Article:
As Globe Gallops Into Vaccine Trials, Insurers Remain Unfazed | Top News

By Noor Zainab Hussain, Carolyn Cohn and Ludwig Burger

LONDON/FRANKFURT (Reuters) – The world is racing towards a vaccine in record time, stirring public concerns about safety to the extent that nine leading developers have felt compelled to issue a pledge to uphold scientific standards and testing rigour.

Yet, while more than 40 experimental COVID-19 vaccines are being tested on humans, the insurance companies with decades of experience in assessing the risks of clinical trials don’t see anything to be unduly concerned about.

Executives at insurer Allianz and brokers Gallagher and Marsh, among the leading players in clinical trials insurance, told Reuters that premiums had only marginally increased so far in the current pandemic.

They argued there was little structural difference to trials carried out in the past, despite drugmakers around the world competing to shatter the fastest time in history for developing a vaccine, which stands at around four

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Health Insurers Lay Groundwork For Biden And ‘Medicare Advantage At 60’

Health insurance companies are expanding Medicare Advantage health plan offerings to seniors in hundreds of new counties for 2021 as new regulations allow for new benefits and the program becomes more popular.

But these health plans could also be establishing a beachhead for perhaps an even bigger draw of seniors if a Joe Biden White House successfully convinces Congress to lower the eligibility of Medicare to 60.

As the presidential campaign heats up in its final month, Biden is stepping up talk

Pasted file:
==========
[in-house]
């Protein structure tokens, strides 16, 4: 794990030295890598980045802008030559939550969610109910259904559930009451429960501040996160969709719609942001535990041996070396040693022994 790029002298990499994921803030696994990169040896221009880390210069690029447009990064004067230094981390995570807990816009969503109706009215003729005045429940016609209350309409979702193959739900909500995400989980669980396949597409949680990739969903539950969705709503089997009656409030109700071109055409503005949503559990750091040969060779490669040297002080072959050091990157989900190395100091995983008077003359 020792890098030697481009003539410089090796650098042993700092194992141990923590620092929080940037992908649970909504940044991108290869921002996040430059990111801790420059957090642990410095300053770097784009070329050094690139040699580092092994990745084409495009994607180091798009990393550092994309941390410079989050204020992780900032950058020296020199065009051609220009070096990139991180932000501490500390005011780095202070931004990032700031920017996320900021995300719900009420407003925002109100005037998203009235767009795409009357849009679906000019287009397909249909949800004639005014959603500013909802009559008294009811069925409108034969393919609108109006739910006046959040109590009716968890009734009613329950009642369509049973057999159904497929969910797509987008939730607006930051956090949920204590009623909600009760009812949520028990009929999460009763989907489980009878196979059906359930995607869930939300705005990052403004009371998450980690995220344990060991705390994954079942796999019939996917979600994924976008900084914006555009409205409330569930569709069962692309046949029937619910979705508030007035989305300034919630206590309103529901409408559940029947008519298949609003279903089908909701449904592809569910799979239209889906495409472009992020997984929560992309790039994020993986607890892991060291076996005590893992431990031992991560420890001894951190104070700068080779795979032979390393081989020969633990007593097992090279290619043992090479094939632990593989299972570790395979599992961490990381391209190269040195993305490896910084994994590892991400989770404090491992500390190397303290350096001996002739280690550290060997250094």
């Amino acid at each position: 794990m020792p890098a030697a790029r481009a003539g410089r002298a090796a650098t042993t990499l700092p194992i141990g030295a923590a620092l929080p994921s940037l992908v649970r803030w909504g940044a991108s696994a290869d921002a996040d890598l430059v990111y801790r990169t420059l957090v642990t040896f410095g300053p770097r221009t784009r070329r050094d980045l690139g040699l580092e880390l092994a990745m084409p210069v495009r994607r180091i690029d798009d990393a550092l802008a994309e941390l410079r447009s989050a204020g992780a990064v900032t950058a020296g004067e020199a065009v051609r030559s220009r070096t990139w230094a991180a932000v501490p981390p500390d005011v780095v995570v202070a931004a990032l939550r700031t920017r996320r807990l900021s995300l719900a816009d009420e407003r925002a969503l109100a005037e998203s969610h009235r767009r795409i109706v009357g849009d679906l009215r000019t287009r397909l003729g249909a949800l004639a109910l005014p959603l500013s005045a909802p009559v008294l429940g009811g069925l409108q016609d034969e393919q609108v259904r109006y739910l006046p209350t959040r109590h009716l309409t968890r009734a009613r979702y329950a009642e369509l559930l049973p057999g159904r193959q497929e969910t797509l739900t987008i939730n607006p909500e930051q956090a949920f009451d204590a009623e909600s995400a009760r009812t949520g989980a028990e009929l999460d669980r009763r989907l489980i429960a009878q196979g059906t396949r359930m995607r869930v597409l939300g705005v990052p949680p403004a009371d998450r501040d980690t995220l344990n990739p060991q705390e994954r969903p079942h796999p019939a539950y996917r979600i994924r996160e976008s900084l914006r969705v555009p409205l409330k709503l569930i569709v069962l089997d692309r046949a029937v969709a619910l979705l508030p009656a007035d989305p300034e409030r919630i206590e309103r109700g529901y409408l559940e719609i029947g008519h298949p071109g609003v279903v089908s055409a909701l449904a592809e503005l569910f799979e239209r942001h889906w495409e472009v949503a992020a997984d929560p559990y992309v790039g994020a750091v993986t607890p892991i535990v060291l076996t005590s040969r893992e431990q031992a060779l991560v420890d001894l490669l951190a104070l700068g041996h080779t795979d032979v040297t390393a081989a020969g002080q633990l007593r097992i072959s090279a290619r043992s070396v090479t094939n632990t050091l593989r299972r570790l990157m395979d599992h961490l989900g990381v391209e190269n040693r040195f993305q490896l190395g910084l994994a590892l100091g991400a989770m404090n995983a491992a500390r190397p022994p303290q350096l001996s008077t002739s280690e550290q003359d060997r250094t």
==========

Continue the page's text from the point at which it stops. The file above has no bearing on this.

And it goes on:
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Some Insurers Stop Waiving Fees or Deductibles for Telemedicine

Some people will have to start paying more out of their own pockets for telemedicine appointments, if their virtual visits with doctors are unrelated to Covid-19 and are needed to monitor conditions like diabetes or to check out sudden knee pain.

Two of the largest health insurers, Anthem and UnitedHealthcare, are no longer waiving co-payments and deductibles for some customers beginning on Oct. 1. People who have been relying on telehealth to steer clear of the emergency room or a doctor’s office during the coronavirus pandemic will need to check with their insurers to see how much they will now owe for a virtual visit.

Just how much people who paid nothing before will now have to pay will vary widely, depending on the type of visit and the details of their insurance policy. But you might have the same $25 co-payment to see your doctor over video as you

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